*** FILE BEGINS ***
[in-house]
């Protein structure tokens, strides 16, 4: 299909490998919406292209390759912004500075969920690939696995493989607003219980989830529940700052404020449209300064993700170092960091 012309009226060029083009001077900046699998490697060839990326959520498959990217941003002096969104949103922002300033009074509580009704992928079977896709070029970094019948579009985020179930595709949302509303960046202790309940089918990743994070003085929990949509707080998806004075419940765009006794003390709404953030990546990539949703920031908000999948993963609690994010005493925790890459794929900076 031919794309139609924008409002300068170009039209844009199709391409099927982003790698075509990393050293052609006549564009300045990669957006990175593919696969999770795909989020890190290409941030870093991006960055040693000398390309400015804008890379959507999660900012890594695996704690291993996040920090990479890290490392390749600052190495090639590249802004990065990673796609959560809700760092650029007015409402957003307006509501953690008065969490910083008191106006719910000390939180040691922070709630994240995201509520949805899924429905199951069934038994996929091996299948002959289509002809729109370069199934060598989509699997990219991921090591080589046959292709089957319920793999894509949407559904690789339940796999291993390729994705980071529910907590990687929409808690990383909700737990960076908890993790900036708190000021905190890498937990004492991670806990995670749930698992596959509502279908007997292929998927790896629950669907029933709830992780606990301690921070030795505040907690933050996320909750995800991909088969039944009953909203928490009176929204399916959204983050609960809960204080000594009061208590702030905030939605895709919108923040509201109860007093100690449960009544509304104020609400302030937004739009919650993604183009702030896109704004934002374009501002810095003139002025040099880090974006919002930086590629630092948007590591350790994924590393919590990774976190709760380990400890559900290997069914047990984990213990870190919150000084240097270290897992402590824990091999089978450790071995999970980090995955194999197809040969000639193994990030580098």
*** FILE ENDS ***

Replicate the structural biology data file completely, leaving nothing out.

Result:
[in-house]
């Protein structure tokens, strides 16, 4: 299909490998919406292209390759912004500075969920690939696995493989607003219980989830529940700052404020449209300064993700170092960091 012309009226060029083009001077900046699998490697060839990326959520498959990217941003002096969104949103922002300033009074509580009704992928079977896709070029970094019948579009985020179930595709949302509303960046202790309940089918990743994070003085929990949509707080998806004075419940765009006794003390709404953030990546990539949703920031908000999948993963609690994010005493925790890459794929900076 031919794309139609924008409002300068170009039209844009199709391409099927982003790698075509990393050293052609006549564009300045990669957006990175593919696969999770795909989020890190290409941030870093991006960055040693000398390309400015804008890379959507999660900012890594695996704690291993996040920090990479890290490392390749600052190495090639590249802004990065990673796609959560809700760092650029007015409402957003307006509501953690008065969490910083008191106006719910000390939180040691922070709630994240995201509520949805899924429905199951069934038994996929091996299948002959289509002809729109370069199934060598989509699997990219991921090591080589046959292709089957319920793999894509949407559904690789339940796999291993390729994705980071529910907590990687929409808690990383909700737990960076908890993790900036708190000021905190890498937990004492991670806990995670749930698992596959509502279908007997292929998927790896629950669907029933709830992780606990301690921070030795505040907690933050996320909750995800991909088969039944009953909203928490009176929204399916959204983050609960809960204080000594009061208590702030905030939605895709919108923040509201109860007093100690449960009544509304104020609400302030937004739009919650993604183009702030896109704004934002374009501002810095003139002025040099880090974006919002930086590629630092948007590591350790994924590393919590990774976190709760380990400890559900290997069914047990984990213990870190919150000084240097270290897992402590824990091999089978450790071995999970980090995955194999197809040969000639193994990030580098």